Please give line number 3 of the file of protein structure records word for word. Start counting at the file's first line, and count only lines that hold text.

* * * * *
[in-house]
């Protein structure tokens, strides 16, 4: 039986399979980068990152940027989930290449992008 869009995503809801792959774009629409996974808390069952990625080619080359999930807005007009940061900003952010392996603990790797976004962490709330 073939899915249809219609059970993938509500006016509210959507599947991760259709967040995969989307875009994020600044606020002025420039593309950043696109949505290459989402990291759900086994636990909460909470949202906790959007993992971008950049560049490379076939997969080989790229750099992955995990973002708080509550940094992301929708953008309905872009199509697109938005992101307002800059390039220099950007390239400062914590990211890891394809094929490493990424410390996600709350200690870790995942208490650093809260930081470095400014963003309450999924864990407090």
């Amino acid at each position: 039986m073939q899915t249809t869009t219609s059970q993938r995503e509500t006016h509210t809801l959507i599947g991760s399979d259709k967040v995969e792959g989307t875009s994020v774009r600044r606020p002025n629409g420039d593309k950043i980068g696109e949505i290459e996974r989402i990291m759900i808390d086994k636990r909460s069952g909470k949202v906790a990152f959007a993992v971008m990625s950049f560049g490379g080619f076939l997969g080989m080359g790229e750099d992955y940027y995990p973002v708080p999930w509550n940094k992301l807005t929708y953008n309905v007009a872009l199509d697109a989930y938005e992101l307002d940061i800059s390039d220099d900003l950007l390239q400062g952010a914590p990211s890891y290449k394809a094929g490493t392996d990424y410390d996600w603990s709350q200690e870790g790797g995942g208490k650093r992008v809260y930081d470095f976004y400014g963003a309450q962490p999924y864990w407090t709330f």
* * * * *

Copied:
């Amino acid at each position: 039986m073939q899915t249809t869009t219609s059970q993938r995503e509500t006016h509210t809801l959507i599947g991760s399979d259709k967040v995969e792959g989307t875009s994020v774009r600044r606020p002025n629409g420039d593309k950043i980068g696109e949505i290459e996974r989402i990291m759900i808390d086994k636990r909460s069952g909470k949202v906790a990152f959007a993992v971008m990625s950049f560049g490379g080619f076939l997969g080989m080359g790229e750099d992955y940027y995990p973002v708080p999930w509550n940094k992301l807005t929708y953008n309905v007009a872009l199509d697109a989930y938005e992101l307002d940061i800059s390039d220099d900003l950007l390239q400062g952010a914590p990211s890891y290449k394809a094929g490493t392996d990424y410390d996600w603990s709350q200690e870790g790797g995942g208490k650093r992008v809260y930081d470095f976004y400014g963003a309450q962490p999924y864990w407090t709330f």